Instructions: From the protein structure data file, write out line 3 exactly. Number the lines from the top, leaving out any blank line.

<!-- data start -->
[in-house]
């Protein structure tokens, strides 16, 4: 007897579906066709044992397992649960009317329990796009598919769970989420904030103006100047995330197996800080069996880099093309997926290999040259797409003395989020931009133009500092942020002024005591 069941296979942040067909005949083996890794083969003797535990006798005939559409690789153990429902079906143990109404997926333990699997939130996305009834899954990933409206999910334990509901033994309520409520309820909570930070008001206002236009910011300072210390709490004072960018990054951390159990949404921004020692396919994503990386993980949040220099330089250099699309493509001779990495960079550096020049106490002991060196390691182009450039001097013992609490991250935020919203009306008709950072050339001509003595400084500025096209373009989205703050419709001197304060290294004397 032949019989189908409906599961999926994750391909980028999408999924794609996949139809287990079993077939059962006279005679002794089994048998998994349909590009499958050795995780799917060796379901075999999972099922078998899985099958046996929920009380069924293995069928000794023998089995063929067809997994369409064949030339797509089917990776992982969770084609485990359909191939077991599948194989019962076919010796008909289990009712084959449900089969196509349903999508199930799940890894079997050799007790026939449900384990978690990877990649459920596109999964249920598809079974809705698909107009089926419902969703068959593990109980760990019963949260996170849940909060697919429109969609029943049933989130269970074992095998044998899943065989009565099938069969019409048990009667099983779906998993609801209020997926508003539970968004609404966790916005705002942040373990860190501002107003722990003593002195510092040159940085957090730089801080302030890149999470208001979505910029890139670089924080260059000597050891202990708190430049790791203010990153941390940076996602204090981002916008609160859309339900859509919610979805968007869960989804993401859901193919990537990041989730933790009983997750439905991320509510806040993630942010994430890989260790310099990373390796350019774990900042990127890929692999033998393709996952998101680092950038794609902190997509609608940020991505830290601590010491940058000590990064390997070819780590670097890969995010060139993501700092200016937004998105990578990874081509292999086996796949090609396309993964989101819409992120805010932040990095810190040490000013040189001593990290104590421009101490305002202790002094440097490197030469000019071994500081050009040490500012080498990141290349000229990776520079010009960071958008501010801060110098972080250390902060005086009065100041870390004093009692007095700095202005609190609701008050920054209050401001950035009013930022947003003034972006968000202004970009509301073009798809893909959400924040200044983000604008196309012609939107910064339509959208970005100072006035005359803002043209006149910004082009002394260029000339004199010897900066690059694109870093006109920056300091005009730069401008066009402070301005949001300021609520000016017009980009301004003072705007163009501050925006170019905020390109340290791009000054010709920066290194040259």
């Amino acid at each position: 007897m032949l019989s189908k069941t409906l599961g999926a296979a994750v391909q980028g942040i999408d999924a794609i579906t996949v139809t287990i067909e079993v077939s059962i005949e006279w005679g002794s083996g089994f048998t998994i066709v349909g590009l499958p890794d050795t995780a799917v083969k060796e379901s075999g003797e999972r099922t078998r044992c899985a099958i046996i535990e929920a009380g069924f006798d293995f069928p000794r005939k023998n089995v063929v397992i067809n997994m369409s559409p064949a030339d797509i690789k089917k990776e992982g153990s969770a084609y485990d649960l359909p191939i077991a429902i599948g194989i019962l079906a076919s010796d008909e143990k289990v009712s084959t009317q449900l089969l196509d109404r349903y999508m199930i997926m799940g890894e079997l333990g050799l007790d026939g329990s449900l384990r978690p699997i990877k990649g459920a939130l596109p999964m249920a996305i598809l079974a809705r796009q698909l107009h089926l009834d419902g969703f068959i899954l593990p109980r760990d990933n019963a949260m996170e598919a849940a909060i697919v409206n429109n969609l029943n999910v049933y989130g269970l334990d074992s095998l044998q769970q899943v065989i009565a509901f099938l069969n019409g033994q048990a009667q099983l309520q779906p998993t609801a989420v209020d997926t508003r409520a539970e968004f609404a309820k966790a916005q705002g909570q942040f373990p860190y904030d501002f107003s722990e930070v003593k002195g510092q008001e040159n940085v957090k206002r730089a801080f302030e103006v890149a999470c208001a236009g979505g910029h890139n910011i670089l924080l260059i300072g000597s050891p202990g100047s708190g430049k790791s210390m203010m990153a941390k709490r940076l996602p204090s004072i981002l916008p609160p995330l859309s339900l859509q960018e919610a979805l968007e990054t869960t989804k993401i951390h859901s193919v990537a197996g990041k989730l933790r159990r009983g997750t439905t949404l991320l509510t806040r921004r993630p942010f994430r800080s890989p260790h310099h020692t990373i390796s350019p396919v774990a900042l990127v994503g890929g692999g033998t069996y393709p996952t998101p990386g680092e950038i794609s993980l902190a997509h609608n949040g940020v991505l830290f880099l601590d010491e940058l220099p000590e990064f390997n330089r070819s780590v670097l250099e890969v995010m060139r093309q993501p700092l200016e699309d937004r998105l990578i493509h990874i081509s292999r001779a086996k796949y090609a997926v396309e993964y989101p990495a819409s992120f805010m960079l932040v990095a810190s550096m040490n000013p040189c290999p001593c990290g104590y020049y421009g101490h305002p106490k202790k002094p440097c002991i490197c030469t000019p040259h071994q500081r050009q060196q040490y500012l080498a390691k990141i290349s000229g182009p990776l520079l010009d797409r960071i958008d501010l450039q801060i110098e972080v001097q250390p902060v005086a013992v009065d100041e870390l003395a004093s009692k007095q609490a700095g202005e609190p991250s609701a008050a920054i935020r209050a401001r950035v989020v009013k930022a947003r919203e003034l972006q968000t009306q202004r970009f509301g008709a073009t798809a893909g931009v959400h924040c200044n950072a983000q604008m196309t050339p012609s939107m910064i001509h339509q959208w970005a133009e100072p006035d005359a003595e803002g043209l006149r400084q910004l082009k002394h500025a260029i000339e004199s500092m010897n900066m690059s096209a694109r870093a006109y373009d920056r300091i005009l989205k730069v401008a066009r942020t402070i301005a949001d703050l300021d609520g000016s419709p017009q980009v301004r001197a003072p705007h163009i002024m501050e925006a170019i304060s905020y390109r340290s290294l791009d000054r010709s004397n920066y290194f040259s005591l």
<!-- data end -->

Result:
């Amino acid at each position: 007897m032949l019989s189908k069941t409906l599961g999926a296979a994750v391909q980028g942040i999408d999924a794609i579906t996949v139809t287990i067909e079993v077939s059962i005949e006279w005679g002794s083996g089994f048998t998994i066709v349909g590009l499958p890794d050795t995780a799917v083969k060796e379901s075999g003797e999972r099922t078998r044992c899985a099958i046996i535990e929920a009380g069924f006798d293995f069928p000794r005939k023998n089995v063929v397992i067809n997994m369409s559409p064949a030339d797509i690789k089917k990776e992982g153990s969770a084609y485990d649960l359909p191939i077991a429902i599948g194989i019962l079906a076919s010796d008909e143990k289990v009712s084959t009317q449900l089969l196509d109404r349903y999508m199930i997926m799940g890894e079997l333990g050799l007790d026939g329990s449900l384990r978690p699997i990877k990649g459920a939130l596109p999964m249920a996305i598809l079974a809705r796009q698909l107009h089926l009834d419902g969703f068959i899954l593990p109980r760990d990933n019963a949260m996170e598919a849940a909060i697919v409206n429109n969609l029943n999910v049933y989130g269970l334990d074992s095998l044998q769970q899943v065989i009565a509901f099938l069969n019409g033994q048990a009667q099983l309520q779906p998993t609801a989420v209020d997926t508003r409520a539970e968004f609404a309820k966790a916005q705002g909570q942040f373990p860190y904030d501002f107003s722990e930070v003593k002195g510092q008001e040159n940085v957090k206002r730089a801080f302030e103006v890149a999470c208001a236009g979505g910029h890139n910011i670089l924080l260059i300072g000597s050891p202990g100047s708190g430049k790791s210390m203010m990153a941390k709490r940076l996602p204090s004072i981002l916008p609160p995330l859309s339900l859509q960018e919610a979805l968007e990054t869960t989804k993401i951390h859901s193919v990537a197996g990041k989730l933790r159990r009983g997750t439905t949404l991320l509510t806040r921004r993630p942010f994430r800080s890989p260790h310099h020692t990373i390796s350019p396919v774990a900042l990127v994503g890929g692999g033998t069996y393709p996952t998101p990386g680092e950038i794609s993980l902190a997509h609608n949040g940020v991505l830290f880099l601590d010491e940058l220099p000590e990064f390997n330089r070819s780590v670097l250099e890969v995010m060139r093309q993501p700092l200016e699309d937004r998105l990578i493509h990874i081509s292999r001779a086996k796949y090609a997926v396309e993964y989101p990495a819409s992120f805010m960079l932040v990095a810190s550096m040490n000013p040189c290999p001593c990290g104590y020049y421009g101490h305002p106490k202790k002094p440097c002991i490197c030469t000019p040259h071994q500081r050009q060196q040490y500012l080498a390691k990141i290349s000229g182009p990776l520079l010009d797409r960071i958008d501010l450039q801060i110098e972080v001097q250390p902060v005086a013992v009065d100041e870390l003395a004093s009692k007095q609490a700095g202005e609190p991250s609701a008050a920054i935020r209050a401001r950035v989020v009013k930022a947003r919203e003034l972006q968000t009306q202004r970009f509301g008709a073009t798809a893909g931009v959400h924040c200044n950072a983000q604008m196309t050339p012609s939107m910064i001509h339509q959208w970005a133009e100072p006035d005359a003595e803002g043209l006149r400084q910004l082009k002394h500025a260029i000339e004199s500092m010897n900066m690059s096209a694109r870093a006109y373009d920056r300091i005009l989205k730069v401008a066009r942020t402070i301005a949001d703050l300021d609520g000016s419709p017009q980009v301004r001197a003072p705007h163009i002024m501050e925006a170019i304060s905020y390109r340290s290294l791009d000054r010709s004397n920066y290194f040259s005591l």